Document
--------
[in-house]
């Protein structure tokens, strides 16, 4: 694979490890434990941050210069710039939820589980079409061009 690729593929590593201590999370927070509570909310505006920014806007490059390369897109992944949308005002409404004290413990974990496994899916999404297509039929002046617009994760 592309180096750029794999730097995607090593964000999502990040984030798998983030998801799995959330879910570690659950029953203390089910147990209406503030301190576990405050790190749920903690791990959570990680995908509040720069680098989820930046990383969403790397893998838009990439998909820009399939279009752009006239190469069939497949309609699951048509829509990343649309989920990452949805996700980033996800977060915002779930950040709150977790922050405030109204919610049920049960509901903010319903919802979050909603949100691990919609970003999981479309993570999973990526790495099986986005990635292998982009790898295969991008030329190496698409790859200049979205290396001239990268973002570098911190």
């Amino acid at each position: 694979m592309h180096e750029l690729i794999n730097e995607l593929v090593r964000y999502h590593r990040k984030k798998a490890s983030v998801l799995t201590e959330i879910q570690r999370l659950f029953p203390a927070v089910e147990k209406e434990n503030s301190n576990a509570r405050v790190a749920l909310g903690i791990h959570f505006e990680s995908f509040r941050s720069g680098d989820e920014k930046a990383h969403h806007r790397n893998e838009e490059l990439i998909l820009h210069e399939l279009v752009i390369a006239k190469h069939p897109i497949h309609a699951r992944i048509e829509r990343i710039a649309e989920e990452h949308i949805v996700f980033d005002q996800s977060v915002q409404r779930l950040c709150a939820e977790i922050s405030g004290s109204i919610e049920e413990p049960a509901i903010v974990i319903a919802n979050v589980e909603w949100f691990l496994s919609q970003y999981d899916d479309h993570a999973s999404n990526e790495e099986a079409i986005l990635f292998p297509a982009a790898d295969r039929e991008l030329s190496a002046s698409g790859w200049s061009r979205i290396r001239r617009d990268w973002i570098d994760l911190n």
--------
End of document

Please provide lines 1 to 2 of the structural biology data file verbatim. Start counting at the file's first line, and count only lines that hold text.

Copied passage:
[in-house]
């Protein structure tokens, strides 16, 4: 694979490890434990941050210069710039939820589980079409061009 690729593929590593201590999370927070509570909310505006920014806007490059390369897109992944949308005002409404004290413990974990496994899916999404297509039929002046617009994760 592309180096750029794999730097995607090593964000999502990040984030798998983030998801799995959330879910570690659950029953203390089910147990209406503030301190576990405050790190749920903690791990959570990680995908509040720069680098989820930046990383969403790397893998838009990439998909820009399939279009752009006239190469069939497949309609699951048509829509990343649309989920990452949805996700980033996800977060915002779930950040709150977790922050405030109204919610049920049960509901903010319903919802979050909603949100691990919609970003999981479309993570999973990526790495099986986005990635292998982009790898295969991008030329190496698409790859200049979205290396001239990268973002570098911190």